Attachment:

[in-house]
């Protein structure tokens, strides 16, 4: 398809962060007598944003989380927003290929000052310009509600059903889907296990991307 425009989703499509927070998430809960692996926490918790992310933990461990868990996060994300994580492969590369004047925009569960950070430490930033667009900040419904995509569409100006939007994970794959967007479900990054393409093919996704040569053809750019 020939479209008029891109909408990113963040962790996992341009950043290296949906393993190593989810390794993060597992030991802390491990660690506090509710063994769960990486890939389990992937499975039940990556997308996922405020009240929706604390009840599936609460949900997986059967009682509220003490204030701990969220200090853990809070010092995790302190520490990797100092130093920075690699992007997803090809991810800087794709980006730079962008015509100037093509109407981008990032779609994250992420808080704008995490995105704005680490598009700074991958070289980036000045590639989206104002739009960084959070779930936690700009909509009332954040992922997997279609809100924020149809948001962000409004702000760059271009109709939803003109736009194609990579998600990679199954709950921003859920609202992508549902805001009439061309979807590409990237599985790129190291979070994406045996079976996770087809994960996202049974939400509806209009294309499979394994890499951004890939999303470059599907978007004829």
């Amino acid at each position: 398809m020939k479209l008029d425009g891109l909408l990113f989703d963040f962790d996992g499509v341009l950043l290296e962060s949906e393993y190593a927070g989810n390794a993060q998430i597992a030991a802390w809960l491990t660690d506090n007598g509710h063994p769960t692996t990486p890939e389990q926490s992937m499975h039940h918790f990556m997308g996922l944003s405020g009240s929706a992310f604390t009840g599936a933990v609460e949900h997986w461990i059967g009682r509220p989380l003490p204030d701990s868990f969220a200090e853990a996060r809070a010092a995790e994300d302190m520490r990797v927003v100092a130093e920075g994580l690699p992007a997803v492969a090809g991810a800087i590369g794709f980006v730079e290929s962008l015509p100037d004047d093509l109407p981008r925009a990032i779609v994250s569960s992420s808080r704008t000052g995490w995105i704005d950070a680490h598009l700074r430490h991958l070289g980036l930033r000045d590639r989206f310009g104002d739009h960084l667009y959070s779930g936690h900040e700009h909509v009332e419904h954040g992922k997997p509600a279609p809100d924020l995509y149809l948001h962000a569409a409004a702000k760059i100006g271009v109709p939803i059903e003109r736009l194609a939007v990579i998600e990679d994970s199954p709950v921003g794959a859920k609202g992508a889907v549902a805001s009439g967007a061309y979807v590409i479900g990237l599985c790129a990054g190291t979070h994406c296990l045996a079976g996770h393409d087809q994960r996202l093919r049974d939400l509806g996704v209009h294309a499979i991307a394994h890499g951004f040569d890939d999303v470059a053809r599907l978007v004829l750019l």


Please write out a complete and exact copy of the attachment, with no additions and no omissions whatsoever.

[in-house]
């Protein structure tokens, strides 16, 4: 398809962060007598944003989380927003290929000052310009509600059903889907296990991307 425009989703499509927070998430809960692996926490918790992310933990461990868990996060994300994580492969590369004047925009569960950070430490930033667009900040419904995509569409100006939007994970794959967007479900990054393409093919996704040569053809750019 020939479209008029891109909408990113963040962790996992341009950043290296949906393993190593989810390794993060597992030991802390491990660690506090509710063994769960990486890939389990992937499975039940990556997308996922405020009240929706604390009840599936609460949900997986059967009682509220003490204030701990969220200090853990809070010092995790302190520490990797100092130093920075690699992007997803090809991810800087794709980006730079962008015509100037093509109407981008990032779609994250992420808080704008995490995105704005680490598009700074991958070289980036000045590639989206104002739009960084959070779930936690700009909509009332954040992922997997279609809100924020149809948001962000409004702000760059271009109709939803003109736009194609990579998600990679199954709950921003859920609202992508549902805001009439061309979807590409990237599985790129190291979070994406045996079976996770087809994960996202049974939400509806209009294309499979394994890499951004890939999303470059599907978007004829």
């Amino acid at each position: 398809m020939k479209l008029d425009g891109l909408l990113f989703d963040f962790d996992g499509v341009l950043l290296e962060s949906e393993y190593a927070g989810n390794a993060q998430i597992a030991a802390w809960l491990t660690d506090n007598g509710h063994p769960t692996t990486p890939e389990q926490s992937m499975h039940h918790f990556m997308g996922l944003s405020g009240s929706a992310f604390t009840g599936a933990v609460e949900h997986w461990i059967g009682r509220p989380l003490p204030d701990s868990f969220a200090e853990a996060r809070a010092a995790e994300d302190m520490r990797v927003v100092a130093e920075g994580l690699p992007a997803v492969a090809g991810a800087i590369g794709f980006v730079e290929s962008l015509p100037d004047d093509l109407p981008r925009a990032i779609v994250s569960s992420s808080r704008t000052g995490w995105i704005d950070a680490h598009l700074r430490h991958l070289g980036l930033r000045d590639r989206f310009g104002d739009h960084l667009y959070s779930g936690h900040e700009h909509v009332e419904h954040g992922k997997p509600a279609p809100d924020l995509y149809l948001h962000a569409a409004a702000k760059i100006g271009v109709p939803i059903e003109r736009l194609a939007v990579i998600e990679d994970s199954p709950v921003g794959a859920k609202g992508a889907v549902a805001s009439g967007a061309y979807v590409i479900g990237l599985c790129a990054g190291t979070h994406c296990l045996a079976g996770h393409d087809q994960r996202l093919r049974d939400l509806g996704v209009h294309a499979i991307a394994h890499g951004f040569d890939d999303v470059a053809r599907l978007v004829l750019l």